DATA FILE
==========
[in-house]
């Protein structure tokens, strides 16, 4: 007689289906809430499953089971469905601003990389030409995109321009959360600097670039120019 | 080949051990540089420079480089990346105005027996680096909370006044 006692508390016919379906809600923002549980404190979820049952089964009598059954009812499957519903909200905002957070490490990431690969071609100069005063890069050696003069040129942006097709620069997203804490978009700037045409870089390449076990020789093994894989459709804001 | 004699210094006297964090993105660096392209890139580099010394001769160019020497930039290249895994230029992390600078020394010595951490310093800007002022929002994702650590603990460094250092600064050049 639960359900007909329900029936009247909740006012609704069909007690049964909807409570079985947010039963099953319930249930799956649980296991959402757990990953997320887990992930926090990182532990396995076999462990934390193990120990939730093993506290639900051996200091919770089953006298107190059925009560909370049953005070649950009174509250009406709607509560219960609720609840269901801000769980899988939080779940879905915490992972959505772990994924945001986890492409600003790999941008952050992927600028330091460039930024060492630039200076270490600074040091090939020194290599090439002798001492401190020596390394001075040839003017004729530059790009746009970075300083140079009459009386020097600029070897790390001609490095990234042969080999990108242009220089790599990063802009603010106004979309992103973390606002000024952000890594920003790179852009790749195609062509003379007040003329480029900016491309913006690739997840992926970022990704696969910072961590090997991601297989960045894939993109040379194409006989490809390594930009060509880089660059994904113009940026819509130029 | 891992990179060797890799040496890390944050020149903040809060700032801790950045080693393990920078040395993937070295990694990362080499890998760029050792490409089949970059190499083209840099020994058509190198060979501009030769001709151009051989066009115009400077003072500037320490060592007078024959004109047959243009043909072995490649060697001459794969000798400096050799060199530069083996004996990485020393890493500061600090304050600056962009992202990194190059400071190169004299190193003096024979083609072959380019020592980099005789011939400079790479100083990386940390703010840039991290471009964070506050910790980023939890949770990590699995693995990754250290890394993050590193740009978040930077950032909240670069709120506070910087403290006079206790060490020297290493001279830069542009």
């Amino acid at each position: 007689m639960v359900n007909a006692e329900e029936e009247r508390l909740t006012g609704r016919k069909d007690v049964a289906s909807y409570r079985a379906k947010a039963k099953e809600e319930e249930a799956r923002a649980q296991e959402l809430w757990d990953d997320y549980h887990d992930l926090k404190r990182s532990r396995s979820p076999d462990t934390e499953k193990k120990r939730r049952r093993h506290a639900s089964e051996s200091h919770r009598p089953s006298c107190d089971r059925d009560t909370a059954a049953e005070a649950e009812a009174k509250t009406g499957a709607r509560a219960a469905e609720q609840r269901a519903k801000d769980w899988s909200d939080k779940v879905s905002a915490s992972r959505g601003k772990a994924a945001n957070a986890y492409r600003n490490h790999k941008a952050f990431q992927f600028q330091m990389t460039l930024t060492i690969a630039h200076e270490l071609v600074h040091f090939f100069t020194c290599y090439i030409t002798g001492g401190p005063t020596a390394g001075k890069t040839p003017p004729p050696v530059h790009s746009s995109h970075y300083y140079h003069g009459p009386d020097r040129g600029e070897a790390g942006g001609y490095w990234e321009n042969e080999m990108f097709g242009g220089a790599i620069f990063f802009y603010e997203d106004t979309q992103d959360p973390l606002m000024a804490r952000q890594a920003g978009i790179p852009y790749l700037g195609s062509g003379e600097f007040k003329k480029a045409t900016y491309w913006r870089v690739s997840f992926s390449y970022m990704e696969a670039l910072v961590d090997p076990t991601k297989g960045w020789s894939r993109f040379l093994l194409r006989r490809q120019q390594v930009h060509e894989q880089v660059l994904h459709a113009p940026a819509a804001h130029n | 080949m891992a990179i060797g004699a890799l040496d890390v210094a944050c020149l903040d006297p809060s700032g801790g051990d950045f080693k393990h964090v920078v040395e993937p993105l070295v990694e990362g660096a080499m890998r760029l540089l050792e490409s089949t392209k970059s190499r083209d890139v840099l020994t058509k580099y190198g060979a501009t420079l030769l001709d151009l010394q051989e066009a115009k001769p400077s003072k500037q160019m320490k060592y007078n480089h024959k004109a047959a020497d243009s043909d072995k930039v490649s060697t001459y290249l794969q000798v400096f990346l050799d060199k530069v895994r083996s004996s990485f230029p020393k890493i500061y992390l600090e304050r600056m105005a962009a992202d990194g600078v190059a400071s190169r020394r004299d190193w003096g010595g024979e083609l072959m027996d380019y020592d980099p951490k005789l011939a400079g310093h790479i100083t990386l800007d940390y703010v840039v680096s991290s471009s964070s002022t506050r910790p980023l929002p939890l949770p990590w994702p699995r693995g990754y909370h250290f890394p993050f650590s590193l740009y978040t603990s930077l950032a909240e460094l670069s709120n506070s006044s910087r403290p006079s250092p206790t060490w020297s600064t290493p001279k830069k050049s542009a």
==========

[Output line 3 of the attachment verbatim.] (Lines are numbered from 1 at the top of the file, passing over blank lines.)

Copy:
């Amino acid at each position: 007689m639960v359900n007909a006692e329900e029936e009247r508390l909740t006012g609704r016919k069909d007690v049964a289906s909807y409570r079985a379906k947010a039963k099953e809600e319930e249930a799956r923002a649980q296991e959402l809430w757990d990953d997320y549980h887990d992930l926090k404190r990182s532990r396995s979820p076999d462990t934390e499953k193990k120990r939730r049952r093993h506290a639900s089964e051996s200091h919770r009598p089953s006298c107190d089971r059925d009560t909370a059954a049953e005070a649950e009812a009174k509250t009406g499957a709607r509560a219960a469905e609720q609840r269901a519903k801000d769980w899988s909200d939080k779940v879905s905002a915490s992972r959505g601003k772990a994924a945001n957070a986890y492409r600003n490490h790999k941008a952050f990431q992927f600028q330091m990389t460039l930024t060492i690969a630039h200076e270490l071609v600074h040091f090939f100069t020194c290599y090439i030409t002798g001492g401190p005063t020596a390394g001075k890069t040839p003017p004729p050696v530059h790009s746009s995109h970075y300083y140079h003069g009459p009386d020097r040129g600029e070897a790390g942006g001609y490095w990234e321009n042969e080999m990108f097709g242009g220089a790599i620069f990063f802009y603010e997203d106004t979309q992103d959360p973390l606002m000024a804490r952000q890594a920003g978009i790179p852009y790749l700037g195609s062509g003379e600097f007040k003329k480029a045409t900016y491309w913006r870089v690739s997840f992926s390449y970022m990704e696969a670039l910072v961590d090997p076990t991601k297989g960045w020789s894939r993109f040379l093994l194409r006989r490809q120019q390594v930009h060509e894989q880089v660059l994904h459709a113009p940026a819509a804001h130029n | 080949m891992a990179i060797g004699a890799l040496d890390v210094a944050c020149l903040d006297p809060s700032g801790g051990d950045f080693k393990h964090v920078v040395e993937p993105l070295v990694e990362g660096a080499m890998r760029l540089l050792e490409s089949t392209k970059s190499r083209d890139v840099l020994t058509k580099y190198g060979a501009t420079l030769l001709d151009l010394q051989e066009a115009k001769p400077s003072k500037q160019m320490k060592y007078n480089h024959k004109a047959a020497d243009s043909d072995k930039v490649s060697t001459y290249l794969q000798v400096f990346l050799d060199k530069v895994r083996s004996s990485f230029p020393k890493i500061y992390l600090e304050r600056m105005a962009a992202d990194g600078v190059a400071s190169r020394r004299d190193w003096g010595g024979e083609l072959m027996d380019y020592d980099p951490k005789l011939a400079g310093h790479i100083t990386l800007d940390y703010v840039v680096s991290s471009s964070s002022t506050r910790p980023l929002p939890l949770p990590w994702p699995r693995g990754y909370h250290f890394p993050f650590s590193l740009y978040t603990s930077l950032a909240e460094l670069s709120n506070s006044s910087r403290p006079s250092p206790t060490w020297s600064t290493p001279k830069k050049s542009a």